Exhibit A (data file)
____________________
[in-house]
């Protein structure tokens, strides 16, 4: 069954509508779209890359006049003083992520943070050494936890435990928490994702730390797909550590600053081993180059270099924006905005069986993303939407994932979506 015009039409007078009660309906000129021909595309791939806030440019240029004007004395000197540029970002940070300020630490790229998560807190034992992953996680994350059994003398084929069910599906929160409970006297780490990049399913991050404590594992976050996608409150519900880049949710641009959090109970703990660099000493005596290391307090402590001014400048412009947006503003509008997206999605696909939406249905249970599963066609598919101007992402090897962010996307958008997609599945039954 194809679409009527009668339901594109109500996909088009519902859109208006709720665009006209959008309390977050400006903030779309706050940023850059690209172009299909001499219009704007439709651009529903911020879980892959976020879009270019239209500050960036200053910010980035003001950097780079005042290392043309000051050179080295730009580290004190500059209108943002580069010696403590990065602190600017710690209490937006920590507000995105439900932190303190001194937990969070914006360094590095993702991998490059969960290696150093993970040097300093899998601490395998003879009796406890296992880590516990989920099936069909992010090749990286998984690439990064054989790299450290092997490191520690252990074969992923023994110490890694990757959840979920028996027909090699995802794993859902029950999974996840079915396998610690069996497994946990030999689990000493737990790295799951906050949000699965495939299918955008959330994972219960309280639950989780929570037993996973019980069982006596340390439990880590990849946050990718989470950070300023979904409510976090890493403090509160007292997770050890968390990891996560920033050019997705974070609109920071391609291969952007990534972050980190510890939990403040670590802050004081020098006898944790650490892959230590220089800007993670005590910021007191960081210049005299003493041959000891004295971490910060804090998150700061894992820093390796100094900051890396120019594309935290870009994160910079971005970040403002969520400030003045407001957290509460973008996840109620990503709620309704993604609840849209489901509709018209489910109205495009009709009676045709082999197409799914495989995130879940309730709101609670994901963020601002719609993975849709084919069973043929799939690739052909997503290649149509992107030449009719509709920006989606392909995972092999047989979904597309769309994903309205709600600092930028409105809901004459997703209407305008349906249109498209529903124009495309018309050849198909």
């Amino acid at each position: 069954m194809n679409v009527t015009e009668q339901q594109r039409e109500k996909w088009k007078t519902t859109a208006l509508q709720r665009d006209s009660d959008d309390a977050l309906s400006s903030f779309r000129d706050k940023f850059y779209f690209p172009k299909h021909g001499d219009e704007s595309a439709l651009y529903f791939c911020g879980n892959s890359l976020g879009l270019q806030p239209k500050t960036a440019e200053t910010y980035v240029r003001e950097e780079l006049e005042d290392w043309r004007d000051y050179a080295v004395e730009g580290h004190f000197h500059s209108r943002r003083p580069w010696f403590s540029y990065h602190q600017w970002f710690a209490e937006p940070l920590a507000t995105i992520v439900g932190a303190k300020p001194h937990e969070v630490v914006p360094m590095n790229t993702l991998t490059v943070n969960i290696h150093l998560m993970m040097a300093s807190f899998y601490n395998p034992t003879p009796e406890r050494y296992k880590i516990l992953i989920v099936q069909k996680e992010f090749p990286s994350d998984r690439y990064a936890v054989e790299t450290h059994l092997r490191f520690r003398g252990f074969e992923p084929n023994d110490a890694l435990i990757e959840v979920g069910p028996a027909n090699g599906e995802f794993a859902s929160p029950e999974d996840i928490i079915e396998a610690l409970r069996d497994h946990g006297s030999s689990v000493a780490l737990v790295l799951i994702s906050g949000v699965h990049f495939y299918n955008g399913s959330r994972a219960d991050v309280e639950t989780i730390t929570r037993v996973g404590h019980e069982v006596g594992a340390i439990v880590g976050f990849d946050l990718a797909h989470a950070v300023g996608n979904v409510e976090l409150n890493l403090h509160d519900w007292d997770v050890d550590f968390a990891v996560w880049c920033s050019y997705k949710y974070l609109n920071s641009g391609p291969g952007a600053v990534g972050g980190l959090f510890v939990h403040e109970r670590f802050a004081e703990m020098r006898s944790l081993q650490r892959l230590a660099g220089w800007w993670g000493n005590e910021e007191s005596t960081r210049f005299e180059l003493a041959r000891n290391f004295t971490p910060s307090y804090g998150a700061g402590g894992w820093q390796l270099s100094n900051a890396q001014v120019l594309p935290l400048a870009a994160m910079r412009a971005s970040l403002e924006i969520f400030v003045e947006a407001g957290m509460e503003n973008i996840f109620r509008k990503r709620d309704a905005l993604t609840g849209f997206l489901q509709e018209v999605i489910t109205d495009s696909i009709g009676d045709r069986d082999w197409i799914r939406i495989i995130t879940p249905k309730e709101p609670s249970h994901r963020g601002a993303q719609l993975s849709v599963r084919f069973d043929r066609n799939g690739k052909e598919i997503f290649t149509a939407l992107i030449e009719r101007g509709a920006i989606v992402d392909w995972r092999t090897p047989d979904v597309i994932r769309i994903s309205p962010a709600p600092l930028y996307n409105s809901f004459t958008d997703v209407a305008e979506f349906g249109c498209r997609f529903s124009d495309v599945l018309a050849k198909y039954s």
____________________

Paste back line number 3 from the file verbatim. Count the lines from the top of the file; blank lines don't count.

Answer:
């Amino acid at each position: 069954m194809n679409v009527t015009e009668q339901q594109r039409e109500k996909w088009k007078t519902t859109a208006l509508q709720r665009d006209s009660d959008d309390a977050l309906s400006s903030f779309r000129d706050k940023f850059y779209f690209p172009k299909h021909g001499d219009e704007s595309a439709l651009y529903f791939c911020g879980n892959s890359l976020g879009l270019q806030p239209k500050t960036a440019e200053t910010y980035v240029r003001e950097e780079l006049e005042d290392w043309r004007d000051y050179a080295v004395e730009g580290h004190f000197h500059s209108r943002r003083p580069w010696f403590s540029y990065h602190q600017w970002f710690a209490e937006p940070l920590a507000t995105i992520v439900g932190a303190k300020p001194h937990e969070v630490v914006p360094m590095n790229t993702l991998t490059v943070n969960i290696h150093l998560m993970m040097a300093s807190f899998y601490n395998p034992t003879p009796e406890r050494y296992k880590i516990l992953i989920v099936q069909k996680e992010f090749p990286s994350d998984r690439y990064a936890v054989e790299t450290h059994l092997r490191f520690r003398g252990f074969e992923p084929n023994d110490a890694l435990i990757e959840v979920g069910p028996a027909n090699g599906e995802f794993a859902s929160p029950e999974d996840i928490i079915e396998a610690l409970r069996d497994h946990g006297s030999s689990v000493a780490l737990v790295l799951i994702s906050g949000v699965h990049f495939y299918n955008g399913s959330r994972a219960d991050v309280e639950t989780i730390t929570r037993v996973g404590h019980e069982v006596g594992a340390i439990v880590g976050f990849d946050l990718a797909h989470a950070v300023g996608n979904v409510e976090l409150n890493l403090h509160d519900w007292d997770v050890d550590f968390a990891v996560w880049c920033s050019y997705k949710y974070l609109n920071s641009g391609p291969g952007a600053v990534g972050g980190l959090f510890v939990h403040e109970r670590f802050a004081e703990m020098r006898s944790l081993q650490r892959l230590a660099g220089w800007w993670g000493n005590e910021e007191s005596t960081r210049f005299e180059l003493a041959r000891n290391f004295t971490p910060s307090y804090g998150a700061g402590g894992w820093q390796l270099s100094n900051a890396q001014v120019l594309p935290l400048a870009a994160m910079r412009a971005s970040l403002e924006i969520f400030v003045e947006a407001g957290m509460e503003n973008i996840f109620r509008k990503r709620d309704a905005l993604t609840g849209f997206l489901q509709e018209v999605i489910t109205d495009s696909i009709g009676d045709r069986d082999w197409i799914r939406i495989i995130t879940p249905k309730e709101p609670s249970h994901r963020g601002a993303q719609l993975s849709v599963r084919f069973d043929r066609n799939g690739k052909e598919i997503f290649t149509a939407l992107i030449e009719r101007g509709a920006i989606v992402d392909w995972r092999t090897p047989d979904v597309i994932r769309i994903s309205p962010a709600p600092l930028y996307n409105s809901f004459t958008d997703v209407a305008e979506f349906g249109c498209r997609f529903s124009d495309v599945l018309a050849k198909y039954s």